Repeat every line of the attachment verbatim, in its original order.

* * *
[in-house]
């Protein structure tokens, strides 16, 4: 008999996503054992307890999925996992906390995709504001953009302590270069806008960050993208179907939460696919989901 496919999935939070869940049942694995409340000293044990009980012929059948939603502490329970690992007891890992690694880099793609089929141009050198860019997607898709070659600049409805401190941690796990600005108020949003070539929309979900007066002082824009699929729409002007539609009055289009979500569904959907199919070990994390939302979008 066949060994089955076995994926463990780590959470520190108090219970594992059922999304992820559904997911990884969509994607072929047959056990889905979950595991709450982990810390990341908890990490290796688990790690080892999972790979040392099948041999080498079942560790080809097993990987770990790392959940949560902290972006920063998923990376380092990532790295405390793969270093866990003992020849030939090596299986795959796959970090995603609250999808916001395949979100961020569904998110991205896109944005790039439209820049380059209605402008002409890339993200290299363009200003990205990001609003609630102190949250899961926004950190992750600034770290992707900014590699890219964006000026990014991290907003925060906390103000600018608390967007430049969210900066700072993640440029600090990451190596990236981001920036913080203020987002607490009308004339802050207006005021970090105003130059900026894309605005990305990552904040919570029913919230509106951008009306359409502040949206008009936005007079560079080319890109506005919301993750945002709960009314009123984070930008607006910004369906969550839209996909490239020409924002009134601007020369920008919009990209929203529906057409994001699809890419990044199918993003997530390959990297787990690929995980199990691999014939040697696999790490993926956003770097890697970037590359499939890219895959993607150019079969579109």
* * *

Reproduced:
[in-house]
């Protein structure tokens, strides 16, 4: 008999996503054992307890999925996992906390995709504001953009302590270069806008960050993208179907939460696919989901 496919999935939070869940049942694995409340000293044990009980012929059948939603502490329970690992007891890992690694880099793609089929141009050198860019997607898709070659600049409805401190941690796990600005108020949003070539929309979900007066002082824009699929729409002007539609009055289009979500569904959907199919070990994390939302979008 066949060994089955076995994926463990780590959470520190108090219970594992059922999304992820559904997911990884969509994607072929047959056990889905979950595991709450982990810390990341908890990490290796688990790690080892999972790979040392099948041999080498079942560790080809097993990987770990790392959940949560902290972006920063998923990376380092990532790295405390793969270093866990003992020849030939090596299986795959796959970090995603609250999808916001395949979100961020569904998110991205896109944005790039439209820049380059209605402008002409890339993200290299363009200003990205990001609003609630102190949250899961926004950190992750600034770290992707900014590699890219964006000026990014991290907003925060906390103000600018608390967007430049969210900066700072993640440029600090990451190596990236981001920036913080203020987002607490009308004339802050207006005021970090105003130059900026894309605005990305990552904040919570029913919230509106951008009306359409502040949206008009936005007079560079080319890109506005919301993750945002709960009314009123984070930008607006910004369906969550839209996909490239020409924002009134601007020369920008919009990209929203529906057409994001699809890419990044199918993003997530390959990297787990690929995980199990691999014939040697696999790490993926956003770097890697970037590359499939890219895959993607150019079969579109």